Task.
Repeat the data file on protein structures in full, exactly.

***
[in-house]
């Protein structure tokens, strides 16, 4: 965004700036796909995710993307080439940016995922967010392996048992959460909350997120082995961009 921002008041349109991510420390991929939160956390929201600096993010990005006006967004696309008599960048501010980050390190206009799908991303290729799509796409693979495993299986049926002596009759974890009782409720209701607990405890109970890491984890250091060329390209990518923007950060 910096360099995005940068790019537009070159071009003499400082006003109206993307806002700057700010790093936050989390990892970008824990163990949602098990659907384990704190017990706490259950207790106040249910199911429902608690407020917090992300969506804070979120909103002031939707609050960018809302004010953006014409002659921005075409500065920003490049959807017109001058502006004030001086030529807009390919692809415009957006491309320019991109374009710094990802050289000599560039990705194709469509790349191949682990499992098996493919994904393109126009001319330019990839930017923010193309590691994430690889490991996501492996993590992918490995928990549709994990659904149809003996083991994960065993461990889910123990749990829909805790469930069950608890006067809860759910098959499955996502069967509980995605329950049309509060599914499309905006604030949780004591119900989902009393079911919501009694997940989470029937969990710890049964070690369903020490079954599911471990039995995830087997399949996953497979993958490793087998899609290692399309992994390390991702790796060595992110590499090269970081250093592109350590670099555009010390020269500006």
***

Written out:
[in-house]
């Protein structure tokens, strides 16, 4: 965004700036796909995710993307080439940016995922967010392996048992959460909350997120082995961009 921002008041349109991510420390991929939160956390929201600096993010990005006006967004696309008599960048501010980050390190206009799908991303290729799509796409693979495993299986049926002596009759974890009782409720209701607990405890109970890491984890250091060329390209990518923007950060 910096360099995005940068790019537009070159071009003499400082006003109206993307806002700057700010790093936050989390990892970008824990163990949602098990659907384990704190017990706490259950207790106040249910199911429902608690407020917090992300969506804070979120909103002031939707609050960018809302004010953006014409002659921005075409500065920003490049959807017109001058502006004030001086030529807009390919692809415009957006491309320019991109374009710094990802050289000599560039990705194709469509790349191949682990499992098996493919994904393109126009001319330019990839930017923010193309590691994430690889490991996501492996993590992918490995928990549709994990659904149809003996083991994960065993461990889910123990749990829909805790469930069950608890006067809860759910098959499955996502069967509980995605329950049309509060599914499309905006604030949780004591119900989902009393079911919501009694997940989470029937969990710890049964070690369903020490079954599911471990039995995830087997399949996953497979993958490793087998899609290692399309992994390390991702790796060595992110590499090269970081250093592109350590670099555009010390020269500006």